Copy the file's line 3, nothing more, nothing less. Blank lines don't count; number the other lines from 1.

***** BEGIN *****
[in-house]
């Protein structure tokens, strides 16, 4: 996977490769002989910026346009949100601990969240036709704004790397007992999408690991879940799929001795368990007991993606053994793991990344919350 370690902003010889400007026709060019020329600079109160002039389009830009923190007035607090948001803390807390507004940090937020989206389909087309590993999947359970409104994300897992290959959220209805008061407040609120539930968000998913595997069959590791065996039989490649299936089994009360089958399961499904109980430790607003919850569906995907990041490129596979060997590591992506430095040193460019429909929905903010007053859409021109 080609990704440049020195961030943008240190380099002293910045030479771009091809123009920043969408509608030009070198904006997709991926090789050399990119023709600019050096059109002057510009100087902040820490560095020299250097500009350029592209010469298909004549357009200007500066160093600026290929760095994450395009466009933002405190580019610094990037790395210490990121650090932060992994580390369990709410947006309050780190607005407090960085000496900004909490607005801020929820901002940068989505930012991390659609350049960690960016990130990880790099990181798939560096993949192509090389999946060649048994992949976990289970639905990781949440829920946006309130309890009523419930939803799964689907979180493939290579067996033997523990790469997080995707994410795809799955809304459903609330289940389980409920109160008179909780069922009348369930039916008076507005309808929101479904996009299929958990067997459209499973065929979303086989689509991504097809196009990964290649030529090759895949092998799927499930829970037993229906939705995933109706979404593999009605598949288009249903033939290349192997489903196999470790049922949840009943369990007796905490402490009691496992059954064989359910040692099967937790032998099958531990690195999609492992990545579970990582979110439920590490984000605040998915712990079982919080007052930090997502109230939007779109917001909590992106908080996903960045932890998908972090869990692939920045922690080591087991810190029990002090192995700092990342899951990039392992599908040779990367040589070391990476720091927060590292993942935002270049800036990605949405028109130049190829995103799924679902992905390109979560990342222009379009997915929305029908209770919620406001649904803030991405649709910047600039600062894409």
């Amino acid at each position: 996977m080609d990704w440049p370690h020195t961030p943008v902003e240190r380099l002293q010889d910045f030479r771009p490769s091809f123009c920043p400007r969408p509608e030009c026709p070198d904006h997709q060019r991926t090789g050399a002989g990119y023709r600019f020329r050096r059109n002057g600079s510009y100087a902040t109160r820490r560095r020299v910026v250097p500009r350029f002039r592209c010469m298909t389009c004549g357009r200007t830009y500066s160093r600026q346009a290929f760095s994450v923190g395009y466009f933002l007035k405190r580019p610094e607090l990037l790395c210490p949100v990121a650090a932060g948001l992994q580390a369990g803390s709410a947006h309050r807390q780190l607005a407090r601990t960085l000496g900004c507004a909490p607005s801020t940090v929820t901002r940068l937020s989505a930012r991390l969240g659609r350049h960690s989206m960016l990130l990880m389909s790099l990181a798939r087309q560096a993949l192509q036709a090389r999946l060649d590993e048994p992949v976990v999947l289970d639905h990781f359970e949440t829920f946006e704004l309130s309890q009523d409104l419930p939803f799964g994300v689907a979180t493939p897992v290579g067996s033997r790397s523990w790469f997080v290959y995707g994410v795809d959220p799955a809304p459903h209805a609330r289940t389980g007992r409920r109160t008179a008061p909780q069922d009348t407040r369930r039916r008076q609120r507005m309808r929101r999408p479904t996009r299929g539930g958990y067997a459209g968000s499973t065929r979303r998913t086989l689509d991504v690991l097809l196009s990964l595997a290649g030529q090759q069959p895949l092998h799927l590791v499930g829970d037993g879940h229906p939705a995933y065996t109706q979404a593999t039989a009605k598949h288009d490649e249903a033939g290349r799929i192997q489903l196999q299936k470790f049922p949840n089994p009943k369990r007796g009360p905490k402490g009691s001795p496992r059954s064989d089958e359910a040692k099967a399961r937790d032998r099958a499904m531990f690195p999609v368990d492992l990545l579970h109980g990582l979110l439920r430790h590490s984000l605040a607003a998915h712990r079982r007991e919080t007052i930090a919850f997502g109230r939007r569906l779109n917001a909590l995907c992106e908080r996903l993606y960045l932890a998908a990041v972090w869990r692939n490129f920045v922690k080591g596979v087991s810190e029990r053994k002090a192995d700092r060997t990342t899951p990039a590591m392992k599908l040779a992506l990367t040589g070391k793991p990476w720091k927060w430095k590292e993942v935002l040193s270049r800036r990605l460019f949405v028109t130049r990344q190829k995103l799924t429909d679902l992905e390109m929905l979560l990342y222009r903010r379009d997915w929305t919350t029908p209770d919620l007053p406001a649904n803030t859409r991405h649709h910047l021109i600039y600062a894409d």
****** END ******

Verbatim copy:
């Amino acid at each position: 996977m080609d990704w440049p370690h020195t961030p943008v902003e240190r380099l002293q010889d910045f030479r771009p490769s091809f123009c920043p400007r969408p509608e030009c026709p070198d904006h997709q060019r991926t090789g050399a002989g990119y023709r600019f020329r050096r059109n002057g600079s510009y100087a902040t109160r820490r560095r020299v910026v250097p500009r350029f002039r592209c010469m298909t389009c004549g357009r200007t830009y500066s160093r600026q346009a290929f760095s994450v923190g395009y466009f933002l007035k405190r580019p610094e607090l990037l790395c210490p949100v990121a650090a932060g948001l992994q580390a369990g803390s709410a947006h309050r807390q780190l607005a407090r601990t960085l000496g900004c507004a909490p607005s801020t940090v929820t901002r940068l937020s989505a930012r991390l969240g659609r350049h960690s989206m960016l990130l990880m389909s790099l990181a798939r087309q560096a993949l192509q036709a090389r999946l060649d590993e048994p992949v976990v999947l289970d639905h990781f359970e949440t829920f946006e704004l309130s309890q009523d409104l419930p939803f799964g994300v689907a979180t493939p897992v290579g067996s033997r790397s523990w790469f997080v290959y995707g994410v795809d959220p799955a809304p459903h209805a609330r289940t389980g007992r409920r109160t008179a008061p909780q069922d009348t407040r369930r039916r008076q609120r507005m309808r929101r999408p479904t996009r299929g539930g958990y067997a459209g968000s499973t065929r979303r998913t086989l689509d991504v690991l097809l196009s990964l595997a290649g030529q090759q069959p895949l092998h799927l590791v499930g829970d037993g879940h229906p939705a995933y065996t109706q979404a593999t039989a009605k598949h288009d490649e249903a033939g290349r799929i192997q489903l196999q299936k470790f049922p949840n089994p009943k369990r007796g009360p905490k402490g009691s001795p496992r059954s064989d089958e359910a040692k099967a399961r937790d032998r099958a499904m531990f690195p999609v368990d492992l990545l579970h109980g990582l979110l439920r430790h590490s984000l605040a607003a998915h712990r079982r007991e919080t007052i930090a919850f997502g109230r939007r569906l779109n917001a909590l995907c992106e908080r996903l993606y960045l932890a998908a990041v972090w869990r692939n490129f920045v922690k080591g596979v087991s810190e029990r053994k002090a192995d700092r060997t990342t899951p990039a590591m392992k599908l040779a992506l990367t040589g070391k793991p990476w720091k927060w430095k590292e993942v935002l040193s270049r800036r990605l460019f949405v028109t130049r990344q190829k995103l799924t429909d679902l992905e390109m929905l979560l990342y222009r903010r379009d997915w929305t919350t029908p209770d919620l007053p406001a649904n803030t859409r991405h649709h910047l021109i600039y600062a894409d």